AMNESTY AMERICA, suing in its representative capacity o/b/o arrestee victims of officially sanctioned, intentional and malicious physical brutality and excessive force to coerce the involuntary service of walking as arrestees and pre-trial detainees by police officers of the Town of West Hartford, CT, on April 1, 1989 and June 17, 1989, Plaintiff, William E. Waugh, Suzanne C. Verdi, R.N., Harry M. Ong, Eleanor Brady, arrestees and pre-trial detainees, suing o/b/o themselves and others similarly situated, and Edward Dombroski, Plaintiffs-Appellants, v. TOWN OF WEST HARTFORD, Defendant-Appellee, Robert McCue, Chief of Police, Defendant.
Plaintiffs-appellants William E. Waugh, Suzanne C. Verdi, R.N., Harry M. Ong, Eleanor Brady, and Edward Dombroski (collectively, the “plaintiffs”) appeal from the decision of the United States District Court for the District of Connecticut (Dorsey, S.J.), granting summary judgment in favor of defendant-appellee, the Town of West Hartford (“defendant” or “the Town”). In 1992, plaintiffs filed this lawsuit pursuant to 42 U.S.C. § 1983, alleging that they were the victims of excessive force perpetrated by the Town's police officers at two peaceful anti-abortion protests that took place in West Hartford in 1989. The district court held that, inter alia, plaintiffs had not shown that the police officers' alleged actions at the demonstrations were taken pursuant to a municipal custom or policy, see Monell v. Department of Social Services, 436 U.S. 658, 98 S.Ct. 2018, 56 L.Ed.2d 611 (1978), and the plaintiffs therefore had failed to establish a basis upon which the Town could be held liable for the officers' actions.
On appeal, plaintiffs assert that the district court erred in granting summary judgment in favor of the Town, arguing that their proffered evidence creates material issues of fact under two independent theories of municipal liability. First, plaintiffs claim that the Town failed to supervise its police force at both demonstrations, because its police chief was present at the demonstrations and allegedly witnessed the brutality but failed to stop it. Second, plaintiffs allege that the Town acted with deliberate indifference in failing to train its officers to arrest passively resisting protesters without using excessive force, even after the Town had received complaints about the use of force during the first demonstration. Plaintiffs also challenge the district court's striking of various pieces of plaintiffs' evidence as inadmissible.
For its part, the Town asserts that the district court's decision was correct in all respects, and also that we may affirm the decision on either of two independent bases. First, because plaintiffs' proffered affidavits are fourteen years old, the Town contends that they are insufficient to oppose a summary judgment motion absent an affirmative showing that the affiants remain competent to testify at trial. Second, the Town argues we should dismiss the appeal pursuant to Fed. R.App. P. 28, because plaintiffs' briefs lack legal arguments and adequate citations to the record.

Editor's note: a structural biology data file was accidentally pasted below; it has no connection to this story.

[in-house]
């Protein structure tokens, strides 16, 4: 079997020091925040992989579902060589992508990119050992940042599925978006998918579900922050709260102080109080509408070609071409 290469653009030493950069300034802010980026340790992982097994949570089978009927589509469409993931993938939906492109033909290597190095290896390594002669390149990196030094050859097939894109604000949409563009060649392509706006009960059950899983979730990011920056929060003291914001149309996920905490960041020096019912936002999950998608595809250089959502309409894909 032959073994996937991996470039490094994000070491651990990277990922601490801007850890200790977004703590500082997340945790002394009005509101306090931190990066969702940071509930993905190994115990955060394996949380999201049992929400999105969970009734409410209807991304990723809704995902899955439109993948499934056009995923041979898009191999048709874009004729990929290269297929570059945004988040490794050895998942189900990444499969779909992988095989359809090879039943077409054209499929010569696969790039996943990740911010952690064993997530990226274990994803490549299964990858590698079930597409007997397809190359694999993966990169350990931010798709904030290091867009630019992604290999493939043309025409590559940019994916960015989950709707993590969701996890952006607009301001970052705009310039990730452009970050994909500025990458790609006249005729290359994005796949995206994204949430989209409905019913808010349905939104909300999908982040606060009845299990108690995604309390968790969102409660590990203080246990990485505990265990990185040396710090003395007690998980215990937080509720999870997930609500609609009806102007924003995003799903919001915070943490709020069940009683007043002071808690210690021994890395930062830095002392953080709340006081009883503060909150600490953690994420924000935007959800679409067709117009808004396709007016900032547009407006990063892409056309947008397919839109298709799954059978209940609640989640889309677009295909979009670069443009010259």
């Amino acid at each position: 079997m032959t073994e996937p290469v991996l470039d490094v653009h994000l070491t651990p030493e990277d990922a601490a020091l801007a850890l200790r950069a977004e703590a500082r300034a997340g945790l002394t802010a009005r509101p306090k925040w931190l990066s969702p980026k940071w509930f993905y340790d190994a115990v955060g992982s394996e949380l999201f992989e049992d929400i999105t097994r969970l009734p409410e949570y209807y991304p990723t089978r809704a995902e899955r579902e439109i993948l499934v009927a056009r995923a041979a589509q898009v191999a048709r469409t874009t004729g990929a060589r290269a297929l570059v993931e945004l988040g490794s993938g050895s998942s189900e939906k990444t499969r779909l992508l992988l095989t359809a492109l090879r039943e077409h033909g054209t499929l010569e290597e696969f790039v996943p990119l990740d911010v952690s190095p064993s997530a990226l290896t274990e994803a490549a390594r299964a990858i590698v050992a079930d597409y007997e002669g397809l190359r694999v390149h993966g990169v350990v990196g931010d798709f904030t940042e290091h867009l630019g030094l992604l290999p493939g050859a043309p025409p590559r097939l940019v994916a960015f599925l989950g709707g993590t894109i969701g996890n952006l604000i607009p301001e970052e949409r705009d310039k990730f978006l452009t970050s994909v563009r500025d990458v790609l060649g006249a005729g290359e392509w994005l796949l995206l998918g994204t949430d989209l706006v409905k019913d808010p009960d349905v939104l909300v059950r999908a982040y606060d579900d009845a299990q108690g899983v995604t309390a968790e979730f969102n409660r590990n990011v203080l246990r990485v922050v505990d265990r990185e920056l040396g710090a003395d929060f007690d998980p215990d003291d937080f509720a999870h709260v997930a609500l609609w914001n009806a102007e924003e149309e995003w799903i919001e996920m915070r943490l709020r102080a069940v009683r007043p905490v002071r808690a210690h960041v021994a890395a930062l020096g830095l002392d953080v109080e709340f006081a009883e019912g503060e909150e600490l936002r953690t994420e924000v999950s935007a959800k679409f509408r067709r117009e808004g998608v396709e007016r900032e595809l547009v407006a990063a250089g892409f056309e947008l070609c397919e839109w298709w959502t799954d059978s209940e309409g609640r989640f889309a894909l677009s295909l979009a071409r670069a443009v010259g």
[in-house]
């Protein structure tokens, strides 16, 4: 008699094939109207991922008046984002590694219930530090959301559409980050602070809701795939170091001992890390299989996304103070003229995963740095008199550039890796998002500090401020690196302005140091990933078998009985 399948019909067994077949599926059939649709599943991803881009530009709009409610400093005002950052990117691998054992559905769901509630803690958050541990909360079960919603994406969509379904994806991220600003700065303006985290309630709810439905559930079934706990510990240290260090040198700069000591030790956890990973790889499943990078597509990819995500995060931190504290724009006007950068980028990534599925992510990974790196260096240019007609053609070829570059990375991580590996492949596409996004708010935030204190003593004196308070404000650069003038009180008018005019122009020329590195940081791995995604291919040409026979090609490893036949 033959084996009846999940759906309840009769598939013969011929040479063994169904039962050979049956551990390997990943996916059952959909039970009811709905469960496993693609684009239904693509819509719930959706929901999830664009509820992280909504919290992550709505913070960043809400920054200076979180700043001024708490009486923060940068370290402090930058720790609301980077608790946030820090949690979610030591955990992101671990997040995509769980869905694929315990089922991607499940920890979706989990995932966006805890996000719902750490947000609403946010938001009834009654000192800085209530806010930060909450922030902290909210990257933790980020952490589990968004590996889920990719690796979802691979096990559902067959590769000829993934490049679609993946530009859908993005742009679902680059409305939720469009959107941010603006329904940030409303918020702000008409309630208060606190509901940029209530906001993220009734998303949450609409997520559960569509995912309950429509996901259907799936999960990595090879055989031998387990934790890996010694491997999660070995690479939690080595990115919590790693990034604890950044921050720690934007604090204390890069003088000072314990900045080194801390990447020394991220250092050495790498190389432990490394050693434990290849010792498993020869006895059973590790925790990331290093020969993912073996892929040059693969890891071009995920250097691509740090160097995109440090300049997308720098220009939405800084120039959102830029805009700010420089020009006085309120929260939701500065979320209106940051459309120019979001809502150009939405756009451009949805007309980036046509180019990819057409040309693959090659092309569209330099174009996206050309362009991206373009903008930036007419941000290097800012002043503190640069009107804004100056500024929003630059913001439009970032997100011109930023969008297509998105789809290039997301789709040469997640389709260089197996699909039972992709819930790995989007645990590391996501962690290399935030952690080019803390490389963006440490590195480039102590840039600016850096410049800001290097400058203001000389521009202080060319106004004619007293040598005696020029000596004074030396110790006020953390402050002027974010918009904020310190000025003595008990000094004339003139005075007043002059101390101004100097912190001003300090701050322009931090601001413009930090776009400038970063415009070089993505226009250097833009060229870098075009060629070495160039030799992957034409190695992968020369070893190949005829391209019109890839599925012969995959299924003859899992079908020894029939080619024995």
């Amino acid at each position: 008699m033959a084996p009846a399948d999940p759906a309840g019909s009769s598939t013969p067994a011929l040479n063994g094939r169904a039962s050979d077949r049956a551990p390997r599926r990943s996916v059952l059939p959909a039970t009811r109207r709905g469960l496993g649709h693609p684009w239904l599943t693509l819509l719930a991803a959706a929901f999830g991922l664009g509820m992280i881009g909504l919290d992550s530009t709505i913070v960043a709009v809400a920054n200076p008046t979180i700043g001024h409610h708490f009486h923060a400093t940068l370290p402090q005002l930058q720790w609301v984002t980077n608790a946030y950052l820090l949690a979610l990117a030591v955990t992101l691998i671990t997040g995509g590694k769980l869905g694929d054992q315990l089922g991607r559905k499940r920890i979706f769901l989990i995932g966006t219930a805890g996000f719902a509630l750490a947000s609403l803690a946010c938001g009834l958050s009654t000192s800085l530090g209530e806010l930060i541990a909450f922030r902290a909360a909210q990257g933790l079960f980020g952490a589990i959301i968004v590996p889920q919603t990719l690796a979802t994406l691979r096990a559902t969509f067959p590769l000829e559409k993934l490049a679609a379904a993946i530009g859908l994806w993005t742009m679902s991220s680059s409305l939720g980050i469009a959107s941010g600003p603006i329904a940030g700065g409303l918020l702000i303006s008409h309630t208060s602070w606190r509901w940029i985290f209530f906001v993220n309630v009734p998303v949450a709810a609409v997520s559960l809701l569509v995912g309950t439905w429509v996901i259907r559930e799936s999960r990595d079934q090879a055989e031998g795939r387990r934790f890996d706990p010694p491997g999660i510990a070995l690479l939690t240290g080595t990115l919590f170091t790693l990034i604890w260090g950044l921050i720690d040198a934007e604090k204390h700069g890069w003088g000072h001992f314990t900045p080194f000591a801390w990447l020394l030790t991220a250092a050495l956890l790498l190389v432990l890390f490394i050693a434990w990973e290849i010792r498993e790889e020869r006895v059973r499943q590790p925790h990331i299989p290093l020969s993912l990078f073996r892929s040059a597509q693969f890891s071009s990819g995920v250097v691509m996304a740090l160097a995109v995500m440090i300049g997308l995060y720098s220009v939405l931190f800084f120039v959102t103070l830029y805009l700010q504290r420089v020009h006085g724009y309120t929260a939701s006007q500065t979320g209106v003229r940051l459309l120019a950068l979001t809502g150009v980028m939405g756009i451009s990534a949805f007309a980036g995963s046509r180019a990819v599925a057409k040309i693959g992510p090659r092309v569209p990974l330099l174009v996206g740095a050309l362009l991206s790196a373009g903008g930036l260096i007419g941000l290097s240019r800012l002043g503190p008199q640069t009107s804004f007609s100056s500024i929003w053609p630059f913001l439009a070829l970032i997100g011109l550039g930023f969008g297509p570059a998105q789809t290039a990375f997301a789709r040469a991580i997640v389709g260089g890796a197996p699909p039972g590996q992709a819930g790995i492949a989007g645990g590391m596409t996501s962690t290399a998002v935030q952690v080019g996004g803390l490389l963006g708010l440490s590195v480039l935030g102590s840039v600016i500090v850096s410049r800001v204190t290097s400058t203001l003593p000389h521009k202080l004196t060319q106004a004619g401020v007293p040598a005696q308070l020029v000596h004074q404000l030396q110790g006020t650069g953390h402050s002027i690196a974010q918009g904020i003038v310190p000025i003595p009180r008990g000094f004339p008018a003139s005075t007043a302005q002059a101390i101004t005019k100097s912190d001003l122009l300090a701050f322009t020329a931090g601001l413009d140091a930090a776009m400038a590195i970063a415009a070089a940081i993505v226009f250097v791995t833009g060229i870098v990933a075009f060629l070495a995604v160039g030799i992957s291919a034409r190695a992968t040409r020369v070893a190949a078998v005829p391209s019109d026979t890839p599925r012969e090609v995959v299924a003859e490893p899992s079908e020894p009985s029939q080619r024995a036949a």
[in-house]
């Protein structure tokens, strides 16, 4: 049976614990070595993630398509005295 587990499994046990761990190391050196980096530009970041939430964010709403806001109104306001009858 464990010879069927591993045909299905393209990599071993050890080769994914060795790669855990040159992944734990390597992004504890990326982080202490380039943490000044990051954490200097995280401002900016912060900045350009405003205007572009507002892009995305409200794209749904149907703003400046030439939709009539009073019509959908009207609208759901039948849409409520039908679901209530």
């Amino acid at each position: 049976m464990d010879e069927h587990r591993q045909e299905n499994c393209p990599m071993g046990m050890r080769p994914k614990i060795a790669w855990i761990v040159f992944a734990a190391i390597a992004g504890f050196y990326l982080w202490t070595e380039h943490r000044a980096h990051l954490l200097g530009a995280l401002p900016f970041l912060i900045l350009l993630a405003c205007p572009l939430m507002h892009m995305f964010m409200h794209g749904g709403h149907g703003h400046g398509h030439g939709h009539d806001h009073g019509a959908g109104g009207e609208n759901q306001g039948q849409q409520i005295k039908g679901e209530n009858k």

We hold that (1) there are issues of material fact as to whether the Town's police officers used excessive force when they removed plaintiffs from the demonstrations and arrested them; (2) plaintiffs have proffered sufficient evidence to preclude summary judgment as to whether the Town may be held liable for failing to supervise its police officers; (3) plaintiffs have not proffered sufficient evidence to raise issues of fact as to the Town's failure to train its officers in the use of force; and (4) the district court was entitled to consider the remainder of plaintiffs' proffered affidavits, despite the fact that they were fourteen years old, because the Town did not present any evidence that the affiants are no longer available or competent to testify. Further, we note that the deficiencies in plaintiffs' briefs are sufficiently serious to warrant a warning to plaintiffs' counsel. We need not reach the merits of the district court's evidentiary rulings, although we note that at trial, plaintiffs are free to reiterate their objections to those rulings.
This suit arises out of two anti-abortion demonstrations that took place in 1989 at the Summit Women's Center (the “Women's Center”), a West Hartford clinic that performed abortions.1 The first demonstration occurred on April 1, 1989, when dozens of protesters gathered at the Women's Center. After the protesters entered the Women's Center, some remained in the reception area, and others chained themselves together in order to block entry to the area in which medical services were provided. The purpose of the demonstration was to prevent women from obtaining access to the Women's Center, and to ensure that no abortions were performed there that day.